What's a facelift between friends?
I read something that really caught my attention in the Daily Mail yesterday - journalist Kate Mulvey wrote a really interesting article about her experiences after receiving a facelift and the views people take on cosmetic surgery in general.
It seems that she got negative reactions from friends and family - the article claims many disowned her - before she had the surgery. However, she didnít let it put her off and she's delighted that she decided not to let their judgemental attitudes get her down.
Kate explained that one of the best things about the cosmetic surgery isn't just the way she looks (though these days she loves looking in the mirror first thing in the morning and seeing a fresh face smiling back) but how she feels. She said that the renewed confidence has given her the ability to be more self-assured - an aspect of her surgery that she reckons has gotten her far more male attention than before.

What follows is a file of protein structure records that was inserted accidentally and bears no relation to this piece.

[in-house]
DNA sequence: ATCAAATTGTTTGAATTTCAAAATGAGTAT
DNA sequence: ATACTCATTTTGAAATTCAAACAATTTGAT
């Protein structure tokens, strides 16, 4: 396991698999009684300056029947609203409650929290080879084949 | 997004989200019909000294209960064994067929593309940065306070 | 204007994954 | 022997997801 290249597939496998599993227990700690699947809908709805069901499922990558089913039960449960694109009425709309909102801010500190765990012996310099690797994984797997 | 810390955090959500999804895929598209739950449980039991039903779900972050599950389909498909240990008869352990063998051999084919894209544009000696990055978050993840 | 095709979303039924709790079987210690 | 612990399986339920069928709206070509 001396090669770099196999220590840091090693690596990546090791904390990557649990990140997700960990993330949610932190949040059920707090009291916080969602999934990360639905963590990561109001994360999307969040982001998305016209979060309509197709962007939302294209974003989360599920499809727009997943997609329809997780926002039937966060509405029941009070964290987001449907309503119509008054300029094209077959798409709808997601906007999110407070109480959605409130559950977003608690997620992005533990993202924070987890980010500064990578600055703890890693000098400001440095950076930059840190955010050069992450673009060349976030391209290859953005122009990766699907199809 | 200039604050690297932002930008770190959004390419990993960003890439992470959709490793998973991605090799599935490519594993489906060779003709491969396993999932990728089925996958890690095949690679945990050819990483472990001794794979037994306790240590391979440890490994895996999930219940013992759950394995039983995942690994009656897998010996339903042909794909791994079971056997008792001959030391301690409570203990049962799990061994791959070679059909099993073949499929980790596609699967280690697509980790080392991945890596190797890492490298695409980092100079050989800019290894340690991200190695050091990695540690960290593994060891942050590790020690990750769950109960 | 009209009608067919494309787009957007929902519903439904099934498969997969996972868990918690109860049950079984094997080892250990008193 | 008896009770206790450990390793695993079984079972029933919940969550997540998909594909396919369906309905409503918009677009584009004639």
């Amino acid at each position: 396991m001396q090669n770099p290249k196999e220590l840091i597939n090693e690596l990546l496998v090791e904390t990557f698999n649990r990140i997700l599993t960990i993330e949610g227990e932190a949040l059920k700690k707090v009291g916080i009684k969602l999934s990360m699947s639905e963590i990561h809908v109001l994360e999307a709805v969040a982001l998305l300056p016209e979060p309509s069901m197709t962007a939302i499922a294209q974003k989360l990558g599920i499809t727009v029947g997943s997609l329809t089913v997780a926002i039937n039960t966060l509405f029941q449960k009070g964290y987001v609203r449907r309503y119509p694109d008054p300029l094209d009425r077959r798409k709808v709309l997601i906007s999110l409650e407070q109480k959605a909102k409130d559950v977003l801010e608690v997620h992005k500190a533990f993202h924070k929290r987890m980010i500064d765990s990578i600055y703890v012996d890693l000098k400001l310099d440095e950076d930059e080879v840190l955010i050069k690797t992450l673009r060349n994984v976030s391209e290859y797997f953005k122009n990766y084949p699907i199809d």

What intrigues me is the negative response she received from her friends and family. These days, cosmetic surgery is becoming more and more popular, with facelifts being one of the most common procedures for women and men to undergo. Despite all this, there still seems to be some moral stigma in some people that makes them think going under the knife to improve yourself is a hideous thing to do.
People go to lengths to improve their appearances all the time, whether it's diets, exercise, new hair styles or plastic surgery. Surely a true friend could realise that if a procedure like a facelift, tummy tuck or wrinkle-relaxing injections could reassert someone's confidence and give them a new lease of life, they would be supportive.
I guess this whole thing will have not only given Kate looks she can be proud of but allowed her to get rid of friends nobody would be proud of.